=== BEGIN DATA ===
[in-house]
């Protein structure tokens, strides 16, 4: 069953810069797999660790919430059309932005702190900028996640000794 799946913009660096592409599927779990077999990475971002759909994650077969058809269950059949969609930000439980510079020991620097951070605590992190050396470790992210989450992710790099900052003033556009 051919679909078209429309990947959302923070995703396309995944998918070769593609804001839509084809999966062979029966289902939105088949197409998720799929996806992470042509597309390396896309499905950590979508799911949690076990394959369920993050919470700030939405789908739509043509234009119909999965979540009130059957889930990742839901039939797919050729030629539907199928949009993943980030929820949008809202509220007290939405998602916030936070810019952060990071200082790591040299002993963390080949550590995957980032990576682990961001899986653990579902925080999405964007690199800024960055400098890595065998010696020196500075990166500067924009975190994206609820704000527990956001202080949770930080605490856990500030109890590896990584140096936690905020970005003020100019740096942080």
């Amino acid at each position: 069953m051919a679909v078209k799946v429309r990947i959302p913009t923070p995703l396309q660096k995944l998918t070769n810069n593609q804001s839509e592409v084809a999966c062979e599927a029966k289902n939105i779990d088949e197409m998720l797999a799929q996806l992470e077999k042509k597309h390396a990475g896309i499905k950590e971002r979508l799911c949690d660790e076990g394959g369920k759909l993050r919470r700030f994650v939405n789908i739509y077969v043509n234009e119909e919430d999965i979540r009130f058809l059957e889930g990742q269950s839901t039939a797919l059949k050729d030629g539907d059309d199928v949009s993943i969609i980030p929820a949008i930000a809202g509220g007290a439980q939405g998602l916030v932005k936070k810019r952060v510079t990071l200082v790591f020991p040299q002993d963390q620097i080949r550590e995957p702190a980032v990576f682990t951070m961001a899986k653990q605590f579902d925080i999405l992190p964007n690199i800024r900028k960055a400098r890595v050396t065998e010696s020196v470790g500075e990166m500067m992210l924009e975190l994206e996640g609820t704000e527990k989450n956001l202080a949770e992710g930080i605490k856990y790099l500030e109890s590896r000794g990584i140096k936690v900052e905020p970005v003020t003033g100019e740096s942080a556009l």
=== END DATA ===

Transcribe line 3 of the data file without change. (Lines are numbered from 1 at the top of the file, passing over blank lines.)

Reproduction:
């Amino acid at each position: 069953m051919a679909v078209k799946v429309r990947i959302p913009t923070p995703l396309q660096k995944l998918t070769n810069n593609q804001s839509e592409v084809a999966c062979e599927a029966k289902n939105i779990d088949e197409m998720l797999a799929q996806l992470e077999k042509k597309h390396a990475g896309i499905k950590e971002r979508l799911c949690d660790e076990g394959g369920k759909l993050r919470r700030f994650v939405n789908i739509y077969v043509n234009e119909e919430d999965i979540r009130f058809l059957e889930g990742q269950s839901t039939a797919l059949k050729d030629g539907d059309d199928v949009s993943i969609i980030p929820a949008i930000a809202g509220g007290a439980q939405g998602l916030v932005k936070k810019r952060v510079t990071l200082v790591f020991p040299q002993d963390q620097i080949r550590e995957p702190a980032v990576f682990t951070m961001a899986k653990q605590f579902d925080i999405l992190p964007n690199i800024r900028k960055a400098r890595v050396t065998e010696s020196v470790g500075e990166m500067m992210l924009e975190l994206e996640g609820t704000e527990k989450n956001l202080a949770e992710g930080i605490k856990y790099l500030e109890s590896r000794g990584i140096k936690v900052e905020p970005v003020t003033g100019e740096s942080a556009l």